James Dickey American Literature Analysis
Dickey’s essay “The Enemy from Eden” is a meditation on the metaphysics of snake hunting with a blowgun. The blowgun-wielding hunter—“the One,” as Dickey identifies him—fashions his weapon from a length of aluminum pipe and arms it with sharpened lengths of coat-hanger wire guided by improvised vanes of typing paper scraps. With this weapon the snake hunter seeks his foe, alert not to walk “right into the fangs, the jungle hypodermic.” When the “Universal Evil,” the “Enemy from Eden,” succumbs to the coat-hanger needle in the brain, his skin will become “something to have a drink with, at all times of day and night.” After the kill, “For some reason, the One is well, full of himself and out of himself.”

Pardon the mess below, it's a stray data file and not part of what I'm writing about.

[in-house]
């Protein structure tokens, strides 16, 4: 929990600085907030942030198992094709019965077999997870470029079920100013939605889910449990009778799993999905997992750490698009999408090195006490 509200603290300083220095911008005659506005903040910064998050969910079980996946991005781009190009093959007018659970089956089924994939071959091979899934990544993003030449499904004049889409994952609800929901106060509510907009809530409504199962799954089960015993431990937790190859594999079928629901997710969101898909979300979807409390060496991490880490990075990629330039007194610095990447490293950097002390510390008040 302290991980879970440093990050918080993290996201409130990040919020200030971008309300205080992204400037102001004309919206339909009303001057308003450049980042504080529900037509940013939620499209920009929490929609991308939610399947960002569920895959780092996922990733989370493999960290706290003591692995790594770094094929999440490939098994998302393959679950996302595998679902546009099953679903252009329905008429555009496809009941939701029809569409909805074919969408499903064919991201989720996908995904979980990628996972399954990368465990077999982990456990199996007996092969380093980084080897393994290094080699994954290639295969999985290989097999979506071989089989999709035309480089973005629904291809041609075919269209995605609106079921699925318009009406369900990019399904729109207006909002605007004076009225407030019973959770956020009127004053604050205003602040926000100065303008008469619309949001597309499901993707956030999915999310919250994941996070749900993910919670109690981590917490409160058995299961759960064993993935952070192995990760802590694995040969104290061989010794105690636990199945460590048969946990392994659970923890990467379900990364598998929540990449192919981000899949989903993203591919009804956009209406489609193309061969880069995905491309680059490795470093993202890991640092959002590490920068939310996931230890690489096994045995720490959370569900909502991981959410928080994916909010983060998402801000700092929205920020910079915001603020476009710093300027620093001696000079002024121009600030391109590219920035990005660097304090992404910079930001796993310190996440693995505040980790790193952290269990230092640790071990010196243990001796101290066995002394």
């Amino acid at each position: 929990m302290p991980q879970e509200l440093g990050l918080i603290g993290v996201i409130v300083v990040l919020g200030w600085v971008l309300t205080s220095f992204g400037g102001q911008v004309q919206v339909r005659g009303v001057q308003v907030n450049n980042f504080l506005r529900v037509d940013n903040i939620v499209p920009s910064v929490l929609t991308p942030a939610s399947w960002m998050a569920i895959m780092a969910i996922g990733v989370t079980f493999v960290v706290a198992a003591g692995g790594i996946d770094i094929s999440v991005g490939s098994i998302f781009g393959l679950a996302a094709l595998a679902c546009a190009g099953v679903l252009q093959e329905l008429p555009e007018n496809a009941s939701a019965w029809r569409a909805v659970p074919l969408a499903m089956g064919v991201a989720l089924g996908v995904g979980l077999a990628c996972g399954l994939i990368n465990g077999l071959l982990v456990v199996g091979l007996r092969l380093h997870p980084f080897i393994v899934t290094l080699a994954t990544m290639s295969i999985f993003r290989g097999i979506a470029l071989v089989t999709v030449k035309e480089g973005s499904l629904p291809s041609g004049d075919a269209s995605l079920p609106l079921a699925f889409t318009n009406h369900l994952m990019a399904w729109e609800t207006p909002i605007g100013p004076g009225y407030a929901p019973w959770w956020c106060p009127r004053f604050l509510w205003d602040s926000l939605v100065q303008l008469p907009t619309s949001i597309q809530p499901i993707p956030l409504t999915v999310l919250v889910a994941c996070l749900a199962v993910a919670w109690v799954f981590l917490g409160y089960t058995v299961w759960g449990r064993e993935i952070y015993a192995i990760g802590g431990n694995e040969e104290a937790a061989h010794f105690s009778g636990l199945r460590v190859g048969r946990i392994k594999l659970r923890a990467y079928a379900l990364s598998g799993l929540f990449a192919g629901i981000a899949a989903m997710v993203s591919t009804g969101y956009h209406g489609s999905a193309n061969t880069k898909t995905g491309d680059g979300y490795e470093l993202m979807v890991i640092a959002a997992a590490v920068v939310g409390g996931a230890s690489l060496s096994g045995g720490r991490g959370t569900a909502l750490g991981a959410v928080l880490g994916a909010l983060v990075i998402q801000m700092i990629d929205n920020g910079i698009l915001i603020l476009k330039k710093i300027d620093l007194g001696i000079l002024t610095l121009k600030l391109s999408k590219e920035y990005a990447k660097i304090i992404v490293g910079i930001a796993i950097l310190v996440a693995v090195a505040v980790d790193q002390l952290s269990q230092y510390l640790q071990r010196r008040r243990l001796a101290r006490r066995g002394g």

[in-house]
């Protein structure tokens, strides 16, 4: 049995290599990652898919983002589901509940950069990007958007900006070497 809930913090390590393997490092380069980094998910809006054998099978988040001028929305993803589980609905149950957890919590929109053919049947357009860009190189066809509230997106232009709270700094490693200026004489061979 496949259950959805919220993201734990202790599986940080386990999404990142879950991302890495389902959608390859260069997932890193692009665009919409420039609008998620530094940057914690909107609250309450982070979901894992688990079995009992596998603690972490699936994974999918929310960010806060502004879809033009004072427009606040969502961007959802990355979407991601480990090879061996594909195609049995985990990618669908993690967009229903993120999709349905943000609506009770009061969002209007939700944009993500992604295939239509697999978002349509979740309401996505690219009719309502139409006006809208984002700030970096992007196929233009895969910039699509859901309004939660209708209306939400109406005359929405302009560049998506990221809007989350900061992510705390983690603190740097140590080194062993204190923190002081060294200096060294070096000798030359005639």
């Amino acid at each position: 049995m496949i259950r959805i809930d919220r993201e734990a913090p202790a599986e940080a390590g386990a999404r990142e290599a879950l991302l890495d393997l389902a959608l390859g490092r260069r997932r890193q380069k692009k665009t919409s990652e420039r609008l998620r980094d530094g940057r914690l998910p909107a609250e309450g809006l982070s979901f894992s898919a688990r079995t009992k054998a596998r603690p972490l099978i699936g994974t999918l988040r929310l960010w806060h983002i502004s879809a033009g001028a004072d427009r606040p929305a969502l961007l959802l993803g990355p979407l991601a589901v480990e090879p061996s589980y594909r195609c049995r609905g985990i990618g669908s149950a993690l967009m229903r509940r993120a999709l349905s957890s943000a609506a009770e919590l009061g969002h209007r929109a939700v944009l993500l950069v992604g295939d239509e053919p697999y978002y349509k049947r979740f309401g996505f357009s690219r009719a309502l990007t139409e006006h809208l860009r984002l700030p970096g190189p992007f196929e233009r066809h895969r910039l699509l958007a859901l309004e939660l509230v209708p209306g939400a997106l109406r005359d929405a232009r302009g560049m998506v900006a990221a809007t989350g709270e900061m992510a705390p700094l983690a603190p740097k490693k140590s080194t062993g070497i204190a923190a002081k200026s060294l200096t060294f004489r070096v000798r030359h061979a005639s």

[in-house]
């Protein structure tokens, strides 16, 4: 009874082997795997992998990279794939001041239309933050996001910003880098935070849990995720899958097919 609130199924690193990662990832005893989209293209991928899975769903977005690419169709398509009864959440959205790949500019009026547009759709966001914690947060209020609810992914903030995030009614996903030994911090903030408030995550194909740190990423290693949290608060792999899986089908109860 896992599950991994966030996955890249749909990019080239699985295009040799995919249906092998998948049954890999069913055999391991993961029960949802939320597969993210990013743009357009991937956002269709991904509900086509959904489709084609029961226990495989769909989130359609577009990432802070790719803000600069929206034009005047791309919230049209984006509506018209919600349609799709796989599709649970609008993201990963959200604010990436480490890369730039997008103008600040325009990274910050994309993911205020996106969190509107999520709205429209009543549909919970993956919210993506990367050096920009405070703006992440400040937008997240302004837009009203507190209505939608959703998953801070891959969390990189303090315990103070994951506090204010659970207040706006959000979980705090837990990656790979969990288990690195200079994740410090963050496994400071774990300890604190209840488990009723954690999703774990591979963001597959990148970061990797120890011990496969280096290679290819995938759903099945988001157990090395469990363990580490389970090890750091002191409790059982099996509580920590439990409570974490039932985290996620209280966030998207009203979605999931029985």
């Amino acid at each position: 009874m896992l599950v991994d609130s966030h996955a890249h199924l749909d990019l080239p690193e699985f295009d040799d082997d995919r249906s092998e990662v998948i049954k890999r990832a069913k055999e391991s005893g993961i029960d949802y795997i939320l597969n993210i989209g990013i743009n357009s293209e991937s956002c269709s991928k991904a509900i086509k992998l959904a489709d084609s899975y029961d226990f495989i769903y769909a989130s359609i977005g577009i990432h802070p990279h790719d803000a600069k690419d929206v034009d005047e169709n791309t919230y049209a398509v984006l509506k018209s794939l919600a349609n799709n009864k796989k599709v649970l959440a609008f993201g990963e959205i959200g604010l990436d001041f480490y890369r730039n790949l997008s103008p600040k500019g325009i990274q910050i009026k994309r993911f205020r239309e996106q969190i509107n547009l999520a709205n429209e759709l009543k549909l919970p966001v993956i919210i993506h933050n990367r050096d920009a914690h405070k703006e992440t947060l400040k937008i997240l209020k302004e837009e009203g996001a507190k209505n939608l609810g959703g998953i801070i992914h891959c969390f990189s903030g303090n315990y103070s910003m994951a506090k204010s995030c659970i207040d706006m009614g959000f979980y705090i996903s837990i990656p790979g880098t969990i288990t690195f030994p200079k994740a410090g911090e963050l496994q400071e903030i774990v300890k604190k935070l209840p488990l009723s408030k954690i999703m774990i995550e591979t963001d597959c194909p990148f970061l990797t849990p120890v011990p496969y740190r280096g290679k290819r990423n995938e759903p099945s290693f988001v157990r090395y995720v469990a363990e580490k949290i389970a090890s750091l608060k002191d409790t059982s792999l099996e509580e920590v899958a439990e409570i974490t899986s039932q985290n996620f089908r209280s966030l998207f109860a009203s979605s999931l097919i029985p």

This brief essay contains much essential Dickey, an avid deer and snake hunter as he prided on portraying himself. Striding into the natural world, armed with the minimum of hand-fashioned weapons, and doing battle with the allegorical monster is an irresistible theme. It also relates directly to Dickey’s concern in both his fiction and his poetry for the magic and mystery of nature and the dangers and satisfactions available to the man who will face up to the challenges. The attitudes expressed therein are typical of his main theme in literature and, likely, life: survival. Witness to harrowing scenes while serving in the Air Force during World War II, he confessed in one of his 1970 self-interviews to viewing existence...
(The entire section is 4527 words.)
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